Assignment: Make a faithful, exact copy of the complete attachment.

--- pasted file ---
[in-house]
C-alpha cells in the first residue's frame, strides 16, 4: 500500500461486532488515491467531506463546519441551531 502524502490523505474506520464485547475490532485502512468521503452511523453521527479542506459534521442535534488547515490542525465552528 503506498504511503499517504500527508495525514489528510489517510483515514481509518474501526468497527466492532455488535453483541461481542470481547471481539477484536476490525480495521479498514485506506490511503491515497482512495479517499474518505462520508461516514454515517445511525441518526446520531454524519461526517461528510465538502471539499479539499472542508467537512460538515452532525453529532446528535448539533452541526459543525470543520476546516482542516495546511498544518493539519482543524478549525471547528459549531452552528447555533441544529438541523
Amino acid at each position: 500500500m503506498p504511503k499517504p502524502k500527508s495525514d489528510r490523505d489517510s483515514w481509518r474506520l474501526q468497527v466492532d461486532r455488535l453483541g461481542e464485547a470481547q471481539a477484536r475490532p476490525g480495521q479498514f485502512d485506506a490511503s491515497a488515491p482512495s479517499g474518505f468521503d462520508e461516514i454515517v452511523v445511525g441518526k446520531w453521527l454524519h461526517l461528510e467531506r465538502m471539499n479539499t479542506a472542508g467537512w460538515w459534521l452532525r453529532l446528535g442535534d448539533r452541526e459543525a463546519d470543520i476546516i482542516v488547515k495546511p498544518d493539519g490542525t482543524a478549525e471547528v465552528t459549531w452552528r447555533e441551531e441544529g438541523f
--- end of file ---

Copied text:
[in-house]
C-alpha cells in the first residue's frame, strides 16, 4: 500500500461486532488515491467531506463546519441551531 502524502490523505474506520464485547475490532485502512468521503452511523453521527479542506459534521442535534488547515490542525465552528 503506498504511503499517504500527508495525514489528510489517510483515514481509518474501526468497527466492532455488535453483541461481542470481547471481539477484536476490525480495521479498514485506506490511503491515497482512495479517499474518505462520508461516514454515517445511525441518526446520531454524519461526517461528510465538502471539499479539499472542508467537512460538515452532525453529532446528535448539533452541526459543525470543520476546516482542516495546511498544518493539519482543524478549525471547528459549531452552528447555533441544529438541523
Amino acid at each position: 500500500m503506498p504511503k499517504p502524502k500527508s495525514d489528510r490523505d489517510s483515514w481509518r474506520l474501526q468497527v466492532d461486532r455488535l453483541g461481542e464485547a470481547q471481539a477484536r475490532p476490525g480495521q479498514f485502512d485506506a490511503s491515497a488515491p482512495s479517499g474518505f468521503d462520508e461516514i454515517v452511523v445511525g441518526k446520531w453521527l454524519h461526517l461528510e467531506r465538502m471539499n479539499t479542506a472542508g467537512w460538515w459534521l452532525r453529532l446528535g442535534d448539533r452541526e459543525a463546519d470543520i476546516i482542516v488547515k495546511p498544518d493539519g490542525t482543524a478549525e471547528v465552528t459549531w452552528r447555533e441551531e441544529g438541523f